FRANKFORT, Ky. — Planned Parenthood Advocates of Kentucky (PPAIK) has laid out which legislation they hope to gain Gov. Andy Beshear’s signature during the 2020 General Assembly session.
The first measure the organization is behind is yet to be filed legislation that would require comprehensive sexual education in all public schools.
Louisville Democrat Lisa Willner plans to sponsor the legislation and believes it’s something that can gain bipartisanship.
“Comprehensive sex-ed is truly the most pro-life legislation we could propose, it ought to have strong bipartisan support and we already know it has very strong public support,” Willner said. “I want to be really clear what comprehensive sexual education is, medically accurate, age-appropriate, inclusive sex ed is not just about sex. Comprehensive sex ed provides social and emotional tools for safe and healthy relationships.”
Another piece of legislation the organization is pushing is allowing women to obtain up to 12 months of birth control at a time. Rep. Chris Harris, D-Forest Hills, proposed similar legislation two years ago but it did not pass. 19 other states allow a year prescription of birth control.
Tamarra Weider, the public affairs and policy director for PPAIK, believes both of these measures could pass with support from pro-life lawmakers.
“We know there is common ground from pro-life people, our polling showed 90 percent of Kentuckians, that went across the political divide, went across the religious divide, they supported access to birth control, they supported medically accurate, age-appropriate comprehensive sex education,” Weider said. “We see this nationally, comprehensive sex ed is popular, people want their children to be equipped with the tools to protect themselves their whole lives long.”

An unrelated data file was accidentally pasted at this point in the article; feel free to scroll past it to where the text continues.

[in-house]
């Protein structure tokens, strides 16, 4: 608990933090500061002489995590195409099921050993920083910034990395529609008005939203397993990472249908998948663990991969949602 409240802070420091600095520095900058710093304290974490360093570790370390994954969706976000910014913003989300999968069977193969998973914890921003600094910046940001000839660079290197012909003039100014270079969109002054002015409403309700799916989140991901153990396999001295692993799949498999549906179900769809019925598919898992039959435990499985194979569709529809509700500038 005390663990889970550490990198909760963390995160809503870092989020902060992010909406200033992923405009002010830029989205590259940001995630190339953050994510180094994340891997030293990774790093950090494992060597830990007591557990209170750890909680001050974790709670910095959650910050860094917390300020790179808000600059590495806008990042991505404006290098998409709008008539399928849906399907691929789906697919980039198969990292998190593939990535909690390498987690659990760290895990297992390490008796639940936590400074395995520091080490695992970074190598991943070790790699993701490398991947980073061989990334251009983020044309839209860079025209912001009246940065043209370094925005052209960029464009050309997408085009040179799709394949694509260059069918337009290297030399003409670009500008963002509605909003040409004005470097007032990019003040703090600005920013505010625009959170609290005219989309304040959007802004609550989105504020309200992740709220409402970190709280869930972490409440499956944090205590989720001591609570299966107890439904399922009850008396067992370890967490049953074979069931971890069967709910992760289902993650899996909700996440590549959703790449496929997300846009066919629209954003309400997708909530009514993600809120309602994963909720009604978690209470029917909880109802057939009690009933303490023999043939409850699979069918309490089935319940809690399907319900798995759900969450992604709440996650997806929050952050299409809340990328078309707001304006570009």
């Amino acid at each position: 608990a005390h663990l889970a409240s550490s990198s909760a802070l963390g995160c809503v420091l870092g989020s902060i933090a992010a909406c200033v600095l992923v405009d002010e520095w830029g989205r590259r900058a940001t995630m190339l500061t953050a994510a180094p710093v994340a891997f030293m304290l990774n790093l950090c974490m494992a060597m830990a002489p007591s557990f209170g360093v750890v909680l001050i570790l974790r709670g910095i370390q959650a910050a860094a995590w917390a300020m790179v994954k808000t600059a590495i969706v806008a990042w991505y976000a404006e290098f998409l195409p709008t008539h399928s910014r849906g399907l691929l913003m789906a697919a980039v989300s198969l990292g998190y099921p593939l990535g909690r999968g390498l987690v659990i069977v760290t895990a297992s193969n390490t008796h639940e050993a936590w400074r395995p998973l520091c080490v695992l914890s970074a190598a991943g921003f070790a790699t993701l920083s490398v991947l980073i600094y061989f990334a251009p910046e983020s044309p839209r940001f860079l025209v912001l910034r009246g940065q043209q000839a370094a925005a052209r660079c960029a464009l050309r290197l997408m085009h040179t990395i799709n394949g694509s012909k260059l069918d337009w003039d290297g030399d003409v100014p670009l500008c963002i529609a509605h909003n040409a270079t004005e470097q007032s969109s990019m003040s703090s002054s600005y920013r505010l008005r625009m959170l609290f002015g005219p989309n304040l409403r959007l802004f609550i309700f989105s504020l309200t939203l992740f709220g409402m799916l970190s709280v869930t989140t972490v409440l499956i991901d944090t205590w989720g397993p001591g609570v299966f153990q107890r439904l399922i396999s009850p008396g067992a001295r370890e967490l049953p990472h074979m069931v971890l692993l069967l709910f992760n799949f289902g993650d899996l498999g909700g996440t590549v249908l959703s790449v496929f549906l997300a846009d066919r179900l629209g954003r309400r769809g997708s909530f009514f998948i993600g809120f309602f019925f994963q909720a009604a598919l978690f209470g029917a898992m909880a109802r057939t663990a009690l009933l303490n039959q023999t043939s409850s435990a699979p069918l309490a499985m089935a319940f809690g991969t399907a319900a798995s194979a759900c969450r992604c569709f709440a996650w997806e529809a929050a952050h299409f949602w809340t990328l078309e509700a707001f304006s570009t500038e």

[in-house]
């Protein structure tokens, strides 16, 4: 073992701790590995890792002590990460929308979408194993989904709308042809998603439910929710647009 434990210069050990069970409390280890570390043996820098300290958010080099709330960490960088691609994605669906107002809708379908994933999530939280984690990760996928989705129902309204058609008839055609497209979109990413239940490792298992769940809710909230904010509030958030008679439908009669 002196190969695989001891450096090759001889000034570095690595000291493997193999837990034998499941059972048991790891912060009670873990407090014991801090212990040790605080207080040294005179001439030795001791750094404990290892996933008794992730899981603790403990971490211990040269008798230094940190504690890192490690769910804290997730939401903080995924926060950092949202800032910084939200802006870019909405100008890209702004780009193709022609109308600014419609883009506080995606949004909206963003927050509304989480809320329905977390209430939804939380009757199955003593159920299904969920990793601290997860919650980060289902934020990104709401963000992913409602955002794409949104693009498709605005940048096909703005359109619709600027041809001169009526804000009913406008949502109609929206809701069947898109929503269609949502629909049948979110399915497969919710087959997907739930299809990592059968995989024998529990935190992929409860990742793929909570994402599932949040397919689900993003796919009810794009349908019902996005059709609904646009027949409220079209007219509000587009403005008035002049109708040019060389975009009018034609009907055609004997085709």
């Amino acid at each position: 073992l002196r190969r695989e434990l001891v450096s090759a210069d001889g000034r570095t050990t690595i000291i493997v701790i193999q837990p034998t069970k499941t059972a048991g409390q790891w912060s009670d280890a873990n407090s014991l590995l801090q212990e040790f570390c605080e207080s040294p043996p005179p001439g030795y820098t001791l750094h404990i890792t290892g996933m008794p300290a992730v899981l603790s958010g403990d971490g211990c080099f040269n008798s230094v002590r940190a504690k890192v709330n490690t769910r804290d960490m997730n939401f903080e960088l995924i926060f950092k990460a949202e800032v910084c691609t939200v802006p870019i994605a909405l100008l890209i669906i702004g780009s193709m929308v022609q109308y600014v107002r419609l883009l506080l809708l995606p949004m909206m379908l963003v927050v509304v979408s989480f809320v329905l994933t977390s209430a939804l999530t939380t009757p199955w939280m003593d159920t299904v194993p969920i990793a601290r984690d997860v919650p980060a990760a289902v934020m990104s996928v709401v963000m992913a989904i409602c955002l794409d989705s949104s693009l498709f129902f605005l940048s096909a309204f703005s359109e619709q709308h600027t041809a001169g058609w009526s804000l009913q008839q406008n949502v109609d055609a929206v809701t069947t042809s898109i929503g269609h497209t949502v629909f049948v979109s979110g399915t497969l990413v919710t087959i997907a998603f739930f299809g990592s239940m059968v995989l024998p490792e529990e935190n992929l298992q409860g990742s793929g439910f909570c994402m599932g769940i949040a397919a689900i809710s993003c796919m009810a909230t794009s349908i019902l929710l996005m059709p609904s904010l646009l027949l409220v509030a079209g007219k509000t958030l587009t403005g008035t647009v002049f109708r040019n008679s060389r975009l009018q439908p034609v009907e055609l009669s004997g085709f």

Another piece of legislation supported by PPAIK and ACLU addresses the mortality rate of mothers and infants specifically in the minority community.
House Bill 138 Bill sponsor Rep. Attica Scott, D-Louisville, says people of color are three times more likely to die from complications during or immediately after pregnancy than white mothers when that number is broken down to just include black women—that number rises to for times. Scott says in Kentucky there are 22.9 deaths per 100,000 births.
“Shouldn’t every person in Kentucky be entitled to dignity and respect during and after their pregnancy? I would think so, and I would think that the entire legislature would agree,” said Scott. “And that dignity and respect should extend to you regardless of your age, citizenship status, disability, first language, nationality, race, religion, sexual orientation, or social-economic status.”
The legislation would help providers identify unconscious biases, cultural and structural barriers to inclusion, corrective measures to decrease the bias as well as several other things. While creating a state child and maternal fatality review team to track and investigate maternal and infant deaths.